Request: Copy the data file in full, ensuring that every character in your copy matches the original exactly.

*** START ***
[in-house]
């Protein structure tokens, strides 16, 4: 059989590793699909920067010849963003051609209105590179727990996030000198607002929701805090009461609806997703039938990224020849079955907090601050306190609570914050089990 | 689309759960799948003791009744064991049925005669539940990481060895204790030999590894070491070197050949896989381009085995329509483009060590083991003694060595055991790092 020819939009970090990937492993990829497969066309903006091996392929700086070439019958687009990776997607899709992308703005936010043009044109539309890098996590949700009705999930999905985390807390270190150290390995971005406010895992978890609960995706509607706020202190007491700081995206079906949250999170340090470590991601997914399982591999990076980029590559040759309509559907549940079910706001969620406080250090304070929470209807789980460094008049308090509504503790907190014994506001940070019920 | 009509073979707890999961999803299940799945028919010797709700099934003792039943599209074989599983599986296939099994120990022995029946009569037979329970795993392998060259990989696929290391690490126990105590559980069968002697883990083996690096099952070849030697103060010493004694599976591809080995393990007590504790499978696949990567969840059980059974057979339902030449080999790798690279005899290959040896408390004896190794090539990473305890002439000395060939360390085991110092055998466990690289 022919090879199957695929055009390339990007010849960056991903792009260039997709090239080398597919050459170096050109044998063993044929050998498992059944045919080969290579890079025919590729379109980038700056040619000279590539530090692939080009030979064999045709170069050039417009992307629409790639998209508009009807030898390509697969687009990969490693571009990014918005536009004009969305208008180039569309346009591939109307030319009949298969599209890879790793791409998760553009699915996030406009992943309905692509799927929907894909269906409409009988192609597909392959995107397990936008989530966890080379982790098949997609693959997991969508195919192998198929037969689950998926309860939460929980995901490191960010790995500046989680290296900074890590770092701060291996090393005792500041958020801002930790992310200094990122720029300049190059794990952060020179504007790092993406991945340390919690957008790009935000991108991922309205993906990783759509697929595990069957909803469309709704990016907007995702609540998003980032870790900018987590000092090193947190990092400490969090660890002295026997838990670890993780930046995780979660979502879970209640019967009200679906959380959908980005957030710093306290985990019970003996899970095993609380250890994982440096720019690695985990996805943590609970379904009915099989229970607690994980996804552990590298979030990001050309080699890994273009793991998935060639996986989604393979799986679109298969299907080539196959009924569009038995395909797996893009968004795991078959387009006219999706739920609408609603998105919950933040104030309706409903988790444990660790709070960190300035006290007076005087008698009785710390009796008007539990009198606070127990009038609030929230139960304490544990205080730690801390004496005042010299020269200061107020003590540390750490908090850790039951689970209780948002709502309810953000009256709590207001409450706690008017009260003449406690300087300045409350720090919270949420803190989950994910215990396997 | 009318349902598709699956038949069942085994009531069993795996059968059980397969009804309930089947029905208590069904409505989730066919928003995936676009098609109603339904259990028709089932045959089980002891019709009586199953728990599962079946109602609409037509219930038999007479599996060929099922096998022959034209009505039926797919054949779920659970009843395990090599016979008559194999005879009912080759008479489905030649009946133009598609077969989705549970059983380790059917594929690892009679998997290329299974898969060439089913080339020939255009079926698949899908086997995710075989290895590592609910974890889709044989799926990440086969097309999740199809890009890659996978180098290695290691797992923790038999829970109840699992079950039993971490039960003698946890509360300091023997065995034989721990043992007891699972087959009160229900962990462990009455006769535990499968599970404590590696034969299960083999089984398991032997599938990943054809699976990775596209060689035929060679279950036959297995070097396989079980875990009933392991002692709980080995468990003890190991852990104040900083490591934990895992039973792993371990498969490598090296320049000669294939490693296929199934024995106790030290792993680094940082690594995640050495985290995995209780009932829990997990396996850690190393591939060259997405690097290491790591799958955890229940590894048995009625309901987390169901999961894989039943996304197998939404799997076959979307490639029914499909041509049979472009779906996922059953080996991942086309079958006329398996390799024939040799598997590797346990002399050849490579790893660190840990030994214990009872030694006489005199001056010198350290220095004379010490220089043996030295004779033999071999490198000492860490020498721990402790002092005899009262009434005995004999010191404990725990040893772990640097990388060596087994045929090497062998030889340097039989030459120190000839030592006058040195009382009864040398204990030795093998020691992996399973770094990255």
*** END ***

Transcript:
[in-house]
């Protein structure tokens, strides 16, 4: 059989590793699909920067010849963003051609209105590179727990996030000198607002929701805090009461609806997703039938990224020849079955907090601050306190609570914050089990 | 689309759960799948003791009744064991049925005669539940990481060895204790030999590894070491070197050949896989381009085995329509483009060590083991003694060595055991790092 020819939009970090990937492993990829497969066309903006091996392929700086070439019958687009990776997607899709992308703005936010043009044109539309890098996590949700009705999930999905985390807390270190150290390995971005406010895992978890609960995706509607706020202190007491700081995206079906949250999170340090470590991601997914399982591999990076980029590559040759309509559907549940079910706001969620406080250090304070929470209807789980460094008049308090509504503790907190014994506001940070019920 | 009509073979707890999961999803299940799945028919010797709700099934003792039943599209074989599983599986296939099994120990022995029946009569037979329970795993392998060259990989696929290391690490126990105590559980069968002697883990083996690096099952070849030697103060010493004694599976591809080995393990007590504790499978696949990567969840059980059974057979339902030449080999790798690279005899290959040896408390004896190794090539990473305890002439000395060939360390085991110092055998466990690289 022919090879199957695929055009390339990007010849960056991903792009260039997709090239080398597919050459170096050109044998063993044929050998498992059944045919080969290579890079025919590729379109980038700056040619000279590539530090692939080009030979064999045709170069050039417009992307629409790639998209508009009807030898390509697969687009990969490693571009990014918005536009004009969305208008180039569309346009591939109307030319009949298969599209890879790793791409998760553009699915996030406009992943309905692509799927929907894909269906409409009988192609597909392959995107397990936008989530966890080379982790098949997609693959997991969508195919192998198929037969689950998926309860939460929980995901490191960010790995500046989680290296900074890590770092701060291996090393005792500041958020801002930790992310200094990122720029300049190059794990952060020179504007790092993406991945340390919690957008790009935000991108991922309205993906990783759509697929595990069957909803469309709704990016907007995702609540998003980032870790900018987590000092090193947190990092400490969090660890002295026997838990670890993780930046995780979660979502879970209640019967009200679906959380959908980005957030710093306290985990019970003996899970095993609380250890994982440096720019690695985990996805943590609970379904009915099989229970607690994980996804552990590298979030990001050309080699890994273009793991998935060639996986989604393979799986679109298969299907080539196959009924569009038995395909797996893009968004795991078959387009006219999706739920609408609603998105919950933040104030309706409903988790444990660790709070960190300035006290007076005087008698009785710390009796008007539990009198606070127990009038609030929230139960304490544990205080730690801390004496005042010299020269200061107020003590540390750490908090850790039951689970209780948002709502309810953000009256709590207001409450706690008017009260003449406690300087300045409350720090919270949420803190989950994910215990396997 | 009318349902598709699956038949069942085994009531069993795996059968059980397969009804309930089947029905208590069904409505989730066919928003995936676009098609109603339904259990028709089932045959089980002891019709009586199953728990599962079946109602609409037509219930038999007479599996060929099922096998022959034209009505039926797919054949779920659970009843395990090599016979008559194999005879009912080759008479489905030649009946133009598609077969989705549970059983380790059917594929690892009679998997290329299974898969060439089913080339020939255009079926698949899908086997995710075989290895590592609910974890889709044989799926990440086969097309999740199809890009890659996978180098290695290691797992923790038999829970109840699992079950039993971490039960003698946890509360300091023997065995034989721990043992007891699972087959009160229900962990462990009455006769535990499968599970404590590696034969299960083999089984398991032997599938990943054809699976990775596209060689035929060679279950036959297995070097396989079980875990009933392991002692709980080995468990003890190991852990104040900083490591934990895992039973792993371990498969490598090296320049000669294939490693296929199934024995106790030290792993680094940082690594995640050495985290995995209780009932829990997990396996850690190393591939060259997405690097290491790591799958955890229940590894048995009625309901987390169901999961894989039943996304197998939404799997076959979307490639029914499909041509049979472009779906996922059953080996991942086309079958006329398996390799024939040799598997590797346990002399050849490579790893660190840990030994214990009872030694006489005199001056010198350290220095004379010490220089043996030295004779033999071999490198000492860490020498721990402790002092005899009262009434005995004999010191404990725990040893772990640097990388060596087994045929090497062998030889340097039989030459120190000839030592006058040195009382009864040398204990030795093998020691992996399973770094990255």